As a platform for the nontechnical gamer, Linux has previously seemed about as fun as being locked in an iron maiden. While there has been a slew of open-source games that are, more often than not, hacked versions of popular commercial games, you can count the total number of big-name titles on your fingers. And almost all of those are recent additions. For example, Quake III: Arena, Civilization: Call to Power, Railroad Tycoon II, Myth II: Soulblighter, and four others adorned with a penguin have hit retail shelves.
What could be worse than the lack of big-name titles? Games are hard to install on Linux. Installing a Windows game is as easy as double-clicking the setup icon; however, installing a Linux game, especially a 3-D game, frequently involves the equivalent of open-heart surgery on a PC's system software.
But that will change soon.
In early March, the graphics platform that forms the foundation of the graphics in Unix systems -- including Linux -- got an upgrade.
Called XFree86, the graphics foundation had included only the code necessary for 2-D applications. To play a 3-D game, you had to add specific software. In its latest incarnation, XFree86 4.0, fast 3-D becomes part of the package.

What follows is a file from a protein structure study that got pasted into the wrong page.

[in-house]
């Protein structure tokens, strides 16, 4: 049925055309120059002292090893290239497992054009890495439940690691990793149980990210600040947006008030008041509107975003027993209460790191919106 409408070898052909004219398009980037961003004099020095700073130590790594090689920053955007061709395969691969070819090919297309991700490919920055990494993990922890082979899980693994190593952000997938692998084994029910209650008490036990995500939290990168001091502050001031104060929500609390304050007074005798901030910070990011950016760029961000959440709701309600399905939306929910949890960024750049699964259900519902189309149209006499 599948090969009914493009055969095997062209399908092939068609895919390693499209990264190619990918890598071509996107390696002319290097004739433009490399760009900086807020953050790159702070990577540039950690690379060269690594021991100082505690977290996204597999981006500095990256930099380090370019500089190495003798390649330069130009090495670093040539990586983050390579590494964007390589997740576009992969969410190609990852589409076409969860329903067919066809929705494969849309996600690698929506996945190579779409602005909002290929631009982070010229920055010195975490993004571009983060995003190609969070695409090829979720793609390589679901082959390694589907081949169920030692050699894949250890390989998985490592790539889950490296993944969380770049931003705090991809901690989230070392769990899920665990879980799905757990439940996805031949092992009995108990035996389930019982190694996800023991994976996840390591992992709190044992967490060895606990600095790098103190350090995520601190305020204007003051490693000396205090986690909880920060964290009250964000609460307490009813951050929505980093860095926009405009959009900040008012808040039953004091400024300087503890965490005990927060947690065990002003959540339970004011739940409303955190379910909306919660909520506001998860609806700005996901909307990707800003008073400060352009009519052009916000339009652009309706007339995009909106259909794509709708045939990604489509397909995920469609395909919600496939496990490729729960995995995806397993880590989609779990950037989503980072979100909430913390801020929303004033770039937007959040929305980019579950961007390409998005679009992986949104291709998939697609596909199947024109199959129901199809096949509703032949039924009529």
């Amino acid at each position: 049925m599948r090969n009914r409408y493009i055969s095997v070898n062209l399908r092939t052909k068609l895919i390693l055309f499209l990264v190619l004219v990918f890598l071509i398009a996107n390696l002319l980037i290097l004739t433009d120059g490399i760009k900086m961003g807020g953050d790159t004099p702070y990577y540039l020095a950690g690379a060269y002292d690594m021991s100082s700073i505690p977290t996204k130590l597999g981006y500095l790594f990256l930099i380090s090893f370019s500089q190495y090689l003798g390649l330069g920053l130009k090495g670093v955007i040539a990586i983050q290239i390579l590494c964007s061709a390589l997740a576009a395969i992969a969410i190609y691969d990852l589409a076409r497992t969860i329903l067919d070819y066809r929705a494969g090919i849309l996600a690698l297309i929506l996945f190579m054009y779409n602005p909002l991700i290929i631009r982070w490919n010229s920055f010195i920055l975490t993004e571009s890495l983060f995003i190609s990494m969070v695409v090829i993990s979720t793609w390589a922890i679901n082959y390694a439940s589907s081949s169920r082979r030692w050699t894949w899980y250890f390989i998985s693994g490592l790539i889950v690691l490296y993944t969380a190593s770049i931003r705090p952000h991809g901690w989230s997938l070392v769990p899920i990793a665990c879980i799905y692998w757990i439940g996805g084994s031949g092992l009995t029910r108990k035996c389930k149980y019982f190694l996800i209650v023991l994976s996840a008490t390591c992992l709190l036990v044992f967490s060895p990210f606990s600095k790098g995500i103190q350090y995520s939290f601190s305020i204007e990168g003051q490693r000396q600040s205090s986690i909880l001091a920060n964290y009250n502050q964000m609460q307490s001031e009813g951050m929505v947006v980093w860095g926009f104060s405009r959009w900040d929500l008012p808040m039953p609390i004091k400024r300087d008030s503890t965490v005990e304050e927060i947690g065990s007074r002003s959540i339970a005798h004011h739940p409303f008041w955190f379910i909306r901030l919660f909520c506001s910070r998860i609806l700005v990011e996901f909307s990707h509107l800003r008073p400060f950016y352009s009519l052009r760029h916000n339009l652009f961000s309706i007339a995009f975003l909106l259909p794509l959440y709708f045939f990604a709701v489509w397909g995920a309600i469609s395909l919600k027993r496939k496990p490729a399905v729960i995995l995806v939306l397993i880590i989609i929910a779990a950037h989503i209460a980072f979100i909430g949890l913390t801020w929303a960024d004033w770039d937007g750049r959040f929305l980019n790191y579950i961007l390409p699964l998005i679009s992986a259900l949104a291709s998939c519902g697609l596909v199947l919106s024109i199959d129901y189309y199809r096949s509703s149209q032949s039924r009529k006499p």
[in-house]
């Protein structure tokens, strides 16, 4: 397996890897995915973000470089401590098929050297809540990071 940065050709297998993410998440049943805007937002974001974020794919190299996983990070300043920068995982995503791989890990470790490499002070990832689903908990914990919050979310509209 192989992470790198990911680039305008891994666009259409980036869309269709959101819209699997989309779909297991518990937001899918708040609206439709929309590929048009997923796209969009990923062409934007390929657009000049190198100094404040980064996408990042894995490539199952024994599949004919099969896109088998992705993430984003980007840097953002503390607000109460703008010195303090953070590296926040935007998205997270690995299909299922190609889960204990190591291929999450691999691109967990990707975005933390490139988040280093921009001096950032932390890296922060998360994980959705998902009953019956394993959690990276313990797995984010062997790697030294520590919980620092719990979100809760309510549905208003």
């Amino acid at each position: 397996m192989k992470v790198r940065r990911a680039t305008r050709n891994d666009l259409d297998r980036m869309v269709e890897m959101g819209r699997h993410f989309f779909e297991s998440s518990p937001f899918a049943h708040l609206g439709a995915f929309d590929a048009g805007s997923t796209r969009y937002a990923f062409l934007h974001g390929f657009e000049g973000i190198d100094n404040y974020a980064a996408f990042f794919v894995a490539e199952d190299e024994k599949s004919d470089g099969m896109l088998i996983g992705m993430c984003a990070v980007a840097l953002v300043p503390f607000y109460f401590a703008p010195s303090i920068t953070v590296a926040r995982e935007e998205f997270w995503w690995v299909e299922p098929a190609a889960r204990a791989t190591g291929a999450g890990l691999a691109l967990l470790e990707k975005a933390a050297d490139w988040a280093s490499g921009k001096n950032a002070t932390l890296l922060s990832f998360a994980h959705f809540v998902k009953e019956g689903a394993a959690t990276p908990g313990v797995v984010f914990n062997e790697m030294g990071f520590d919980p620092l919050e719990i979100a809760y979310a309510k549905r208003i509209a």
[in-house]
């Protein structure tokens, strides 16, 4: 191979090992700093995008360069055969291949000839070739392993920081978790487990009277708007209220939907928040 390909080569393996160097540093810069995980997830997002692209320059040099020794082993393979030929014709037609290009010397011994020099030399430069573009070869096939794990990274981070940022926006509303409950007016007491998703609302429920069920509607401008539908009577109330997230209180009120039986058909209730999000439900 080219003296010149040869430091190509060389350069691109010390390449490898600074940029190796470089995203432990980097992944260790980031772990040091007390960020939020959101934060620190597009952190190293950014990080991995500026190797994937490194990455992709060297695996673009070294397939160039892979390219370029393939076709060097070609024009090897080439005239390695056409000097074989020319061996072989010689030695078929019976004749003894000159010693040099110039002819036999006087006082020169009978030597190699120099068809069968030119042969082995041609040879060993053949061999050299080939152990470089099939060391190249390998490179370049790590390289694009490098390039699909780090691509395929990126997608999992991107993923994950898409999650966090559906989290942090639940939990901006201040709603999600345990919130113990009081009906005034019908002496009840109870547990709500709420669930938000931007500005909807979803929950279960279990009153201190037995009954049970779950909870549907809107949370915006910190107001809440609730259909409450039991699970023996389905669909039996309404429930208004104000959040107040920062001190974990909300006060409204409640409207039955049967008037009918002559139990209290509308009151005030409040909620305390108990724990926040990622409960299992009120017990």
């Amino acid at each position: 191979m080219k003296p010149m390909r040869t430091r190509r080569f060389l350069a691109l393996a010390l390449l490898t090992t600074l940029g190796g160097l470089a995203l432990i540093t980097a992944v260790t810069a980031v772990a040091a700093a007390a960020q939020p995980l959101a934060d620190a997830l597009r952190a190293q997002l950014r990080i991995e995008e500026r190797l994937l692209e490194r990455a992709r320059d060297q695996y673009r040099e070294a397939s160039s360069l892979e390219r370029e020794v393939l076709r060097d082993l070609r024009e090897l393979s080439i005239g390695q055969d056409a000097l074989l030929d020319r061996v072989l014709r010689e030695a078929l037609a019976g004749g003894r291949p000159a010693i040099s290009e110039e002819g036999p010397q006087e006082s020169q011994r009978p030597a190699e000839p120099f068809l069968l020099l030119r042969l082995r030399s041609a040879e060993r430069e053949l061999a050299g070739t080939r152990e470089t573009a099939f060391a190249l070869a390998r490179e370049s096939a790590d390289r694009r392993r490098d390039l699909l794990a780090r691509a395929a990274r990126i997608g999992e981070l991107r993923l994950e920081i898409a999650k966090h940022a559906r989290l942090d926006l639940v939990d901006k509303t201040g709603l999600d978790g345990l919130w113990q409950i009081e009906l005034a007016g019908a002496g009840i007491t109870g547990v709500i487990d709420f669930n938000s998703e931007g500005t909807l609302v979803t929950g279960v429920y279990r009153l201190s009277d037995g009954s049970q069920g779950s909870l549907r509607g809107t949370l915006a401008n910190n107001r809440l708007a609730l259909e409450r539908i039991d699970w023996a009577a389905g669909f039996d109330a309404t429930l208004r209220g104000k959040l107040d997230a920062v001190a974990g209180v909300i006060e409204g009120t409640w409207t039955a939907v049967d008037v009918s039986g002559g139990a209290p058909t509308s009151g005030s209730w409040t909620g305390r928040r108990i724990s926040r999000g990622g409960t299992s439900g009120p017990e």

It doesn't stop there, either. On 8 March, Loki Interactive Entertainment, the largest publisher of Linux games, and multimedia-hardware maker Creative Technologies announced a collaboration on an open-audio specification known as OpenAL, which promises to let developers create sound drivers more easily and support 3-D audio in games.
Linux can already support 3-D graphics and sound, but these new initiatives should make such features standard on all Linux machines. Add to that an increasing interest in porting games to Linux, and the free operating system seems ready to become a major player in interactive entertainment.
Just as Microsoft's move from DirectX 5 to DirectX 6 made a world of difference to Windows developers, the move from Xfree86 Version 3 to Version 4, the addition of OpenAL and other developments in the fast-moving Linux world promise to lower the development bar for game companies, and that means more games for Linux.
Has the Linux bubble burst? And if it has, is that necessarily a bad thing, or simply a sign of maturity? Regardless of the rhetoric, Mary Jo Foley believes there is enough promise in the basic concept that software is best developed via a cooperative, rather than a competitive model. Go to AnchorDesk UK for the news comment.
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